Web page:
The pandemic hit, and so did worries for the future of this new, independent restaurant. Thankfully, though, C.F. McCarthy’s seems to have not only endured but started to build a reputation, contributing to what has become a gastronomical progression in Canton.
We were attracted by the meatballs, and my go-to is the spicy fried chicken sandwich with pickles and chipotle aioli. The Buffalo wings are better than other Buffalo wings, and while I would usually scoff at ordering tacos at a pub, the short rib and shrimp varieties are worth it. My wife remains enamored with the short-rib grilled cheese au jus, made with gouda, aged white cheddar, and caramelized onions.
With the pandemic also came to-go cocktails, $40 for a four-serving glass bottle of margaritas, sangria, or espresso martinis. They make takeout feel a little more like a true dining experience — especially if you’re like me and haven’t eaten in a restaurant since February. (The next time you order is even cheaper if you recycle the bottle.)
C.F. McCarthy’s, 614 Washington St., Canton, 781-562-1082, www.cfmccarthys.com. Appetizers $9-$13, sandwiches $14-$18, entrees $18-$32.
— MILTON VALENCIA, City Reporter
DARRYL’S CORNER BAR & KITCHEN
Food is a love language. And soul food is among the most universal of them all.
For more than six decades, the restaurant at 604 Columbus Ave. has been a community hub for Black folk in Boston. First known as Bob the Chef’s and now known as Darryl’s Corner Bar & Kitchen, Darryl’s — just like its neighbor Slade’s –– is a South End/Roxbury gem.
But the pandemic is threatening our history. It has taken away our ability to hold space there like we used to, it has cut into owner Nia Grace’s business, and it is challenging the way we often use food as a vehicle for building with one another. But the thing about soul food is that, when it’s done right, the comfort delivers through all circumstances.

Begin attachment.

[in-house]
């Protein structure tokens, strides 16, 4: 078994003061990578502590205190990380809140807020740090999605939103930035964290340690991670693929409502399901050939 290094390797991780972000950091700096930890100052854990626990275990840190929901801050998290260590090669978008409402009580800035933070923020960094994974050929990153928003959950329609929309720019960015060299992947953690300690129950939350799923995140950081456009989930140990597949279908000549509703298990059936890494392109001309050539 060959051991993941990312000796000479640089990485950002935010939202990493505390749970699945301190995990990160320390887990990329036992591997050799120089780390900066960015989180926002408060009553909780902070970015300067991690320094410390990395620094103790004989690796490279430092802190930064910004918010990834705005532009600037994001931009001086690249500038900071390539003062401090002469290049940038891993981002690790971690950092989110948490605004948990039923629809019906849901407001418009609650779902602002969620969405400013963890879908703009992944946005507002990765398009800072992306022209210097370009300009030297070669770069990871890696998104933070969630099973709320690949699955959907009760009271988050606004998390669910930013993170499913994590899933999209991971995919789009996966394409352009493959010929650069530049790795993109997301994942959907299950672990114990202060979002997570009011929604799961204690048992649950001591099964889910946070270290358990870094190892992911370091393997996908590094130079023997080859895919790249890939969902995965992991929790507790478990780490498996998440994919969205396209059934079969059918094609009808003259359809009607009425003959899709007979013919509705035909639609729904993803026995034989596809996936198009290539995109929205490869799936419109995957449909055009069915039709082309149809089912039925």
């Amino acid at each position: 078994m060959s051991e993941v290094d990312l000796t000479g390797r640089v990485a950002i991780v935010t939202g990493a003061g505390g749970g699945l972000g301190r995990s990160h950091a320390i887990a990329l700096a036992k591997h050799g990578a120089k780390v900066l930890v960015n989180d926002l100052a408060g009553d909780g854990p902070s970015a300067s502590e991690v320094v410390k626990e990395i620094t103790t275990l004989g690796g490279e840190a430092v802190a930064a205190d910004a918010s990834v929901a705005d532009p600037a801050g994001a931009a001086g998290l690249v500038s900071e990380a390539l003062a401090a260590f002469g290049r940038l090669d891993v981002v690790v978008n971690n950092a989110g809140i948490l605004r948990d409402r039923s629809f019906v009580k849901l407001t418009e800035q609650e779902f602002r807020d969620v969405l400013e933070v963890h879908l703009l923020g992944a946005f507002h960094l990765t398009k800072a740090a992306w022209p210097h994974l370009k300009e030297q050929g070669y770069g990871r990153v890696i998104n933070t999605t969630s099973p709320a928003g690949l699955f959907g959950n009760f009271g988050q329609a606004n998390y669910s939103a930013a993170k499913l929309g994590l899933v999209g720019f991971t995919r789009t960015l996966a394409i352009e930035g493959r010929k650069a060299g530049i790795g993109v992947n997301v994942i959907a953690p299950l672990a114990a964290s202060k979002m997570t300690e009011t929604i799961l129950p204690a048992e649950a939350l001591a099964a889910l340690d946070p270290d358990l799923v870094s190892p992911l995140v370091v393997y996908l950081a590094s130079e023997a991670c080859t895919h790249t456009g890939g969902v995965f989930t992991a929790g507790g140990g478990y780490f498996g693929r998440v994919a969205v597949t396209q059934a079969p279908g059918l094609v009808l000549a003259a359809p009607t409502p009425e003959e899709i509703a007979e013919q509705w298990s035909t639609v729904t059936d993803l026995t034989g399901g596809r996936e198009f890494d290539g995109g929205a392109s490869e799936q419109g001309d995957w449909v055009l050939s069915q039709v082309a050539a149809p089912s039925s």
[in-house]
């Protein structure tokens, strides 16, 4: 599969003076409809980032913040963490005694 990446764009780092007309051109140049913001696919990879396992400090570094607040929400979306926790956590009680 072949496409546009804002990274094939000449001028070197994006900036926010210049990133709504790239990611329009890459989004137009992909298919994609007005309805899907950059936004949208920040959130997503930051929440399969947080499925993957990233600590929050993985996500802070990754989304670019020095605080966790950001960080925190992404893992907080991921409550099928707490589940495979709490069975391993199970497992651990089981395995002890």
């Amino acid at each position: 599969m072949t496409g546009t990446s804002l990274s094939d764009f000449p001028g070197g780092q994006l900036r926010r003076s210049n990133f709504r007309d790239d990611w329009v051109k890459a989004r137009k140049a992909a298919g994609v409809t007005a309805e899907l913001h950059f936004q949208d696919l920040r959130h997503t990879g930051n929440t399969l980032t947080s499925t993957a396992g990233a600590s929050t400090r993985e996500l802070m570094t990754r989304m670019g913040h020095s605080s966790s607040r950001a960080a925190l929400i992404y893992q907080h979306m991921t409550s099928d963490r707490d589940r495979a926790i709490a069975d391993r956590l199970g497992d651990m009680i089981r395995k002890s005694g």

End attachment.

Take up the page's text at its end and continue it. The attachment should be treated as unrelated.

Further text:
On hard days and celebration days alike, I turn to Bob’s Glorifried Catfish ($23), fried to cornmeal perfection, with flavorful greens on the side and a honey-buttery-sweet cornbread basket. Mac and cheese if I’m ready to rest for a while. Food like this makes me miss my mama.
A Neighborhood Combo Meal ($16.50) is an easy carryout favorite because you get a side dish, cornbread muffins, and your choice of wings, catfish strips, or BBQ spare ribs. It’s the eating big on a budget for me. If you do carryout, try to secure a rare jug of sweet tea. It’s liquid sunshine.
Darryl’s Corner Bar & Kitchen, 604 Columbus Ave., Boston, 617-536-1100, www.dcbkboston.com. Appetizers $4-$15, entrees $13-$27, desserts $10-$11.
— JENEÉ OSTERHELDT, Culture Columnist
In the Before Times, I took both dinner parties and murder mysteries very seriously, but I hadn’t had a chance to participate in either in months. So I rejoiced when I came across a virtual murder mystery dinner party thrown by the Somerville restaurant Juliet.
The three-course meal arrived at my door on Saturday evening, neatly packed in a brown paper bag, accompanied by a zine detailing the rules and a jar of hot chocolate with a tiny container of marshmallow fluff.
Nora Connolly, a server at Juliet, wrote the mystery we would all be solving together on Zoom, which involved aspiring mayor Michael Martini’s untimely death in 1921 via an arsenic-spiked mug of hot chocolate (tagline: “hot cocoa, cold blood”), and a cast of 18 other characters. It was the eighth virtual dinner party Juliet has put on through its “Restaurant Without Walls” series. Juliet does regular takeout, too, with dishes like kale Caesar salad and spaghetti with mussels, shrimp, and salmon. This week, the restaurant is also offering a special inauguration menu through Wednesday, a babka and sipping chocolate pop-up on Saturday, and a fried chicken takeout dinner on Sunday.